Watching the Watchmen... because no one has used that title this week.
I’ve been meaning to write about HBO’s Watchmen all week! I feel like at first I needed a bit of time to digest it, let it sink in, as it’s very dense and has a lot going on with even more to say. Since then people much smarter than I have dissected it and eloquently dig into the complex themes being explored in the show. So instead of trying to do that I’ll just give a brief rundown of what this new series actually is!
Watchmen is a sequel to the 1986 comic book series, now collected and revered as a single graphic novel of the same name. Show creator Damon Lindelof describes it as a ‘remix’ of Alan Moore and Dave Gibbons’ original work, but with the setting of the series being some thirty years on from the events of the comic and holding the events of the book as canon, calling it a sequel is accurate.
I think the reason he is hesitant to call it such is because that implies a closer relationship to the original where this is more taking the ideas the were presented there and applying them to the themes he is interested in covering in 2019 such as race relations, class structure, anonymity and the police state.
Moore and Gibbons Watchmen set up an alternate history, one in which a small handful of masked vigilantes had previously existed and still did in its version of the 1980’s where Nixon had never been exposed during the Watergate scandal and had abolished presidential term limits.
In Lindelof’s show, it is now 2019 and after years of a conservative Nixon as president, America is run by the liberal president Robert Redford. With that kind of change comes many others that act as a background and framework for the series.
Instead of following the crusades of vigilantes, the show is, at least in the pilot episode, more focused on the police and their struggles with a surging militant uprising of loosely vailed white supremacists.
Both sides are masked, both for very different reasons.
The police in this alternate now wear masks to protect their identity as in the past criminal elements have exposed them and gone after family members and loved ones. The regularly uniformed officers all wear the same striking yellow mask that really gives them a Stormtrooper type vibe for me at least and the higher ranking detectives all have unique costumes more akin to the ‘heroes’ of the original Watchmen.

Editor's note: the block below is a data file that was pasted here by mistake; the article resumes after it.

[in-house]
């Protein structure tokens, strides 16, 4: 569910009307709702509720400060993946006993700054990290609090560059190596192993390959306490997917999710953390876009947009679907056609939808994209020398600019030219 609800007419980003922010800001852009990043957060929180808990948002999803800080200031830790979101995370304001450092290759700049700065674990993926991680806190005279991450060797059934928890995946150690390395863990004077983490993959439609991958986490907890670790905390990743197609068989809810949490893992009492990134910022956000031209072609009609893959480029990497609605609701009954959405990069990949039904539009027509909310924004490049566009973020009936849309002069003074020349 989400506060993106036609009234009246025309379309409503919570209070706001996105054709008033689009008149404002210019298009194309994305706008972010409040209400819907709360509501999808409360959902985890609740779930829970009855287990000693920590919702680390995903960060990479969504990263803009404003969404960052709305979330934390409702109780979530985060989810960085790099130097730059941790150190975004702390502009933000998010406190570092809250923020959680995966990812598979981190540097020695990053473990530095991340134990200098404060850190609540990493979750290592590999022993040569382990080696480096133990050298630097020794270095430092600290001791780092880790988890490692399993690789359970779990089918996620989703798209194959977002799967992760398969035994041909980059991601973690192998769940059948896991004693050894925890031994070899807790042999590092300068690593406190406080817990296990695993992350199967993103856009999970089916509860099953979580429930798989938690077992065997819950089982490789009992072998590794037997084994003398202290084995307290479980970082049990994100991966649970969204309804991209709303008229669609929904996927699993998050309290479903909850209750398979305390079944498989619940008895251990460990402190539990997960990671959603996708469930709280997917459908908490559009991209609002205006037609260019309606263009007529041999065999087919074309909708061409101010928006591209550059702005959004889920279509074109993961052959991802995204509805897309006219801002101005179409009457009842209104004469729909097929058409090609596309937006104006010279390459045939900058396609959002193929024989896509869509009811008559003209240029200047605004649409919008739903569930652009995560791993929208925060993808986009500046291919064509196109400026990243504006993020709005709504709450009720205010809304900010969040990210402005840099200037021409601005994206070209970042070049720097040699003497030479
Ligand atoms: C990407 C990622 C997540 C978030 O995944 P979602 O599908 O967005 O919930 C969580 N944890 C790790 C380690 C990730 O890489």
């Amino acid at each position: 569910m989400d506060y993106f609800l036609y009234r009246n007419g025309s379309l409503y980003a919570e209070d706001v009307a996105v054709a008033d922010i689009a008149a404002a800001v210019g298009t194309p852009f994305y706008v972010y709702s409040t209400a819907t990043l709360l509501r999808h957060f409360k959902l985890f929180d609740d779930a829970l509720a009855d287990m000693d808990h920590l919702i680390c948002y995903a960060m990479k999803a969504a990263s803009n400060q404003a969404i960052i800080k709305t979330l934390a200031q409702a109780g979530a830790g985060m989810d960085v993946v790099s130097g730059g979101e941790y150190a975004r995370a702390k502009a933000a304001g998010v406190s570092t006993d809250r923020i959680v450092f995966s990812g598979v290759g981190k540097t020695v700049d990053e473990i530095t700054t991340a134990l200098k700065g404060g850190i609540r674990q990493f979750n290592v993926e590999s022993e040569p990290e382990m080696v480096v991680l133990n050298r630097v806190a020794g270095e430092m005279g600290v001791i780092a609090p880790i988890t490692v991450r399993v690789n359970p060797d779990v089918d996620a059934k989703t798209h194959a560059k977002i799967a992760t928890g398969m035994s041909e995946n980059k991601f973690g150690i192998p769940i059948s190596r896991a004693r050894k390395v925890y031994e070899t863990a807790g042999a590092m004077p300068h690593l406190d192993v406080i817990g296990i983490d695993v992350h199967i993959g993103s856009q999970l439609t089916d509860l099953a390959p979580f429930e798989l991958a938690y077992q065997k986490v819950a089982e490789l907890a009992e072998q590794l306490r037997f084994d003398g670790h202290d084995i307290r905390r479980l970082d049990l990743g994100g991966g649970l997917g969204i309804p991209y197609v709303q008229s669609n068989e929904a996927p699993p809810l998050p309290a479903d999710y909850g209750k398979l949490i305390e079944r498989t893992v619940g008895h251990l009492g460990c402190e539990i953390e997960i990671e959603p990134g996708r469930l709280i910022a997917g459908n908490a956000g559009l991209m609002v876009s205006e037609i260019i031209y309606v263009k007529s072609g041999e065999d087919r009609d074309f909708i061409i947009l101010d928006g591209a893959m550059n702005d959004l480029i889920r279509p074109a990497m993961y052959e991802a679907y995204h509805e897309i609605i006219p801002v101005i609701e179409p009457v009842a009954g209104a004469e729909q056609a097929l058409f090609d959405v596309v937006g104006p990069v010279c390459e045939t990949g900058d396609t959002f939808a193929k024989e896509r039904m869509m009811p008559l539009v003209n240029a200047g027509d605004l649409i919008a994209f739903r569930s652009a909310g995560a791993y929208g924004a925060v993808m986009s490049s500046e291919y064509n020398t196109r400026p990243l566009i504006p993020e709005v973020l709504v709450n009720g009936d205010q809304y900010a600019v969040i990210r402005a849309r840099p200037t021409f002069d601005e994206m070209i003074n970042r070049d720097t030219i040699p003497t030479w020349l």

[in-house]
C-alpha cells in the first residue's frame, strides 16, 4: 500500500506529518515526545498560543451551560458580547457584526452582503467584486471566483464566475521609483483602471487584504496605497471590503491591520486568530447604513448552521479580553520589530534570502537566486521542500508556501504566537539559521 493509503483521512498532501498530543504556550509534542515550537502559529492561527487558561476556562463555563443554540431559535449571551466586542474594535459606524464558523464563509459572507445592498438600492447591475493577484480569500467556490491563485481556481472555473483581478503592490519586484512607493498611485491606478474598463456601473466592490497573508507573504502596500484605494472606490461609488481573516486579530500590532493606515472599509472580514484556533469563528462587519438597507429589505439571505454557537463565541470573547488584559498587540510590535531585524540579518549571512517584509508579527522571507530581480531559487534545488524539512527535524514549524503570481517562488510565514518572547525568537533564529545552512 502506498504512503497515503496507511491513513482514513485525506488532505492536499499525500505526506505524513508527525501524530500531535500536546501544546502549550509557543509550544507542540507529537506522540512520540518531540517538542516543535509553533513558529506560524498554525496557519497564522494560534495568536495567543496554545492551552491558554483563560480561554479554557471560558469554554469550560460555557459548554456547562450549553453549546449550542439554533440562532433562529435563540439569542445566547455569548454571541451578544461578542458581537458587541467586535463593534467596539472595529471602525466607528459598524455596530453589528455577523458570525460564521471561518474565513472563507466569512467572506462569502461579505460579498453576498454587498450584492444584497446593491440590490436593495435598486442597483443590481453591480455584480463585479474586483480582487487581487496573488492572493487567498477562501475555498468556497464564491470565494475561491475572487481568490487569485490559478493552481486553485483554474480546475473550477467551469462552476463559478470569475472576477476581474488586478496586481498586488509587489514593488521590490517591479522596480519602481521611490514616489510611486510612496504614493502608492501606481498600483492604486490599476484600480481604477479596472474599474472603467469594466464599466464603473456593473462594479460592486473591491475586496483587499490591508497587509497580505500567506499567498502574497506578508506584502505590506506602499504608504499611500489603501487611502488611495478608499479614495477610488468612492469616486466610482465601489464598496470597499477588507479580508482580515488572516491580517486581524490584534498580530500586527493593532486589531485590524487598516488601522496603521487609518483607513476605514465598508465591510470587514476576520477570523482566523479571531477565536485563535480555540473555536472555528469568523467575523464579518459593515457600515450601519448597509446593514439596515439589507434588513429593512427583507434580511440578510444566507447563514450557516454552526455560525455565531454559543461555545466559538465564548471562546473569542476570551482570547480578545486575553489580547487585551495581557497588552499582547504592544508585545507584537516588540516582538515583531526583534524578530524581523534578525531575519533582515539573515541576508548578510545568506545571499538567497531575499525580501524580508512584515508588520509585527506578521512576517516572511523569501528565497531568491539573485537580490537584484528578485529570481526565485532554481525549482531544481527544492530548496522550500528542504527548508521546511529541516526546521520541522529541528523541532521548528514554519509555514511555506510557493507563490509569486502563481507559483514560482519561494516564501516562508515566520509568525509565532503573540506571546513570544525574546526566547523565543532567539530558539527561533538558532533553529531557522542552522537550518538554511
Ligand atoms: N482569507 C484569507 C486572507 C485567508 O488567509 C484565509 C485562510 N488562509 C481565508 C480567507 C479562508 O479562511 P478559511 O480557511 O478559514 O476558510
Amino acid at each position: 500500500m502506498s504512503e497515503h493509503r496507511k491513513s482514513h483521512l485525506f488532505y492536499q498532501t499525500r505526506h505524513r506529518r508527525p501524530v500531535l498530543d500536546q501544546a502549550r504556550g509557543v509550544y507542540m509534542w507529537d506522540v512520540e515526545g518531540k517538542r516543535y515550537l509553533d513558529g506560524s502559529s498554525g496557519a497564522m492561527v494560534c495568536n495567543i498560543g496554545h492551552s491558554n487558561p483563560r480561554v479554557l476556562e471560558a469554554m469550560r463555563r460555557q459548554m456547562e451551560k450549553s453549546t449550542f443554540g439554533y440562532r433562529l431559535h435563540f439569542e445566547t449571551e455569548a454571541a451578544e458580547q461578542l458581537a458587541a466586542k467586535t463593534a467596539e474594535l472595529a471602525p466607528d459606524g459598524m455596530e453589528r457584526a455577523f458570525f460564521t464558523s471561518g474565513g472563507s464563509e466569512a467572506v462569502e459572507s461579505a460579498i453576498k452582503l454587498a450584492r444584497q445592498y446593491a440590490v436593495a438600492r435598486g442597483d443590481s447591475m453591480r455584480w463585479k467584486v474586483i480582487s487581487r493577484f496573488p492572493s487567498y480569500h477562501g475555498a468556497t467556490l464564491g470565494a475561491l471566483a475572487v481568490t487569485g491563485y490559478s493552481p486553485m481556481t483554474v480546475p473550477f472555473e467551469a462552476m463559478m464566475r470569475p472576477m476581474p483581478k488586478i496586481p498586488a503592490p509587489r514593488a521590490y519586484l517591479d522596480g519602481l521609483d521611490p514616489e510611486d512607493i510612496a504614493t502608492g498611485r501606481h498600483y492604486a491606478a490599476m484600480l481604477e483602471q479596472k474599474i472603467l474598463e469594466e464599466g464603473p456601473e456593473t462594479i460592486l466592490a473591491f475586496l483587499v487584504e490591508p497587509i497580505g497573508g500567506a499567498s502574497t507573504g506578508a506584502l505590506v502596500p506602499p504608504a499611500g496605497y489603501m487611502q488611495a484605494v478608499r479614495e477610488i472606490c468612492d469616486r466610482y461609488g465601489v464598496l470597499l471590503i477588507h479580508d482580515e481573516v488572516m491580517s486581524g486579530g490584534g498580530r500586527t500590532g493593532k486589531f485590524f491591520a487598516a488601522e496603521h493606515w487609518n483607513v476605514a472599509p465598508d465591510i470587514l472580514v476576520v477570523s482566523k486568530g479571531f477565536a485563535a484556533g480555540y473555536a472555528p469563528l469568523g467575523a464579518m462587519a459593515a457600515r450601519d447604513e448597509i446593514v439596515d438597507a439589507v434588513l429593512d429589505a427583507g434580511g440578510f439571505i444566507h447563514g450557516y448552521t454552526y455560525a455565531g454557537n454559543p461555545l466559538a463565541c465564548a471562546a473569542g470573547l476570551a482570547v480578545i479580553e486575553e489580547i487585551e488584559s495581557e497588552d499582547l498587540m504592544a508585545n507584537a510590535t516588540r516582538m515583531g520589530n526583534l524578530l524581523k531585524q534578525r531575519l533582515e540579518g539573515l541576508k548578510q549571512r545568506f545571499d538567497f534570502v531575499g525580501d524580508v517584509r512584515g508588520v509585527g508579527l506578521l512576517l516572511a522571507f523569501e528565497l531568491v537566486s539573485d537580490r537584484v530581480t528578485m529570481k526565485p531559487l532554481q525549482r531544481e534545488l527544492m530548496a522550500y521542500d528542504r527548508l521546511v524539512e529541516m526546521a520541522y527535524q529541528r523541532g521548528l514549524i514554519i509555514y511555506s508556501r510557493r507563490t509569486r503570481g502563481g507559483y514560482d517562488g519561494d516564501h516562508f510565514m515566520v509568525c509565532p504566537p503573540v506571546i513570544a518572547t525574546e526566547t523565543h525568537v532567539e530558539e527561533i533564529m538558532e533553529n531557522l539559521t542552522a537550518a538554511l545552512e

The Seventh Cavalry on the other hand, the white supremacists, all don Rorschach masks to honour the man they feel set them on their path. At the end of the comic book series it is revealed that the extremely troubled and morally grey Rorschach had mailed his journal, containing all the dirty little secrets he had uncovered, to a right wing newspaper who had subsequently published it in its entirety.
The information it contained, it seems, is believed wholly by some, but is not held as gospel by the world at large. These Rorschach truthers then, are not exactly wrong in some of their beliefs, but much like the man himself, the way in which they are conducting themselves is still reprehensible.
I’ve only just began to scratch the surface of even the pilot episode of this series here. I didn’t even mention the squid showers, Dr Manhattan on Mars or what the fuck is going on with Veidt and his servants.
This show is definitely not going to be for everyone. Hell, it wouldn’t surprise me if it is not many people’s cup of tea, at least in its initial run. But like the source material it is building from, I have a feeling this will be something that will stand the test of time and will have people going back to for years to come.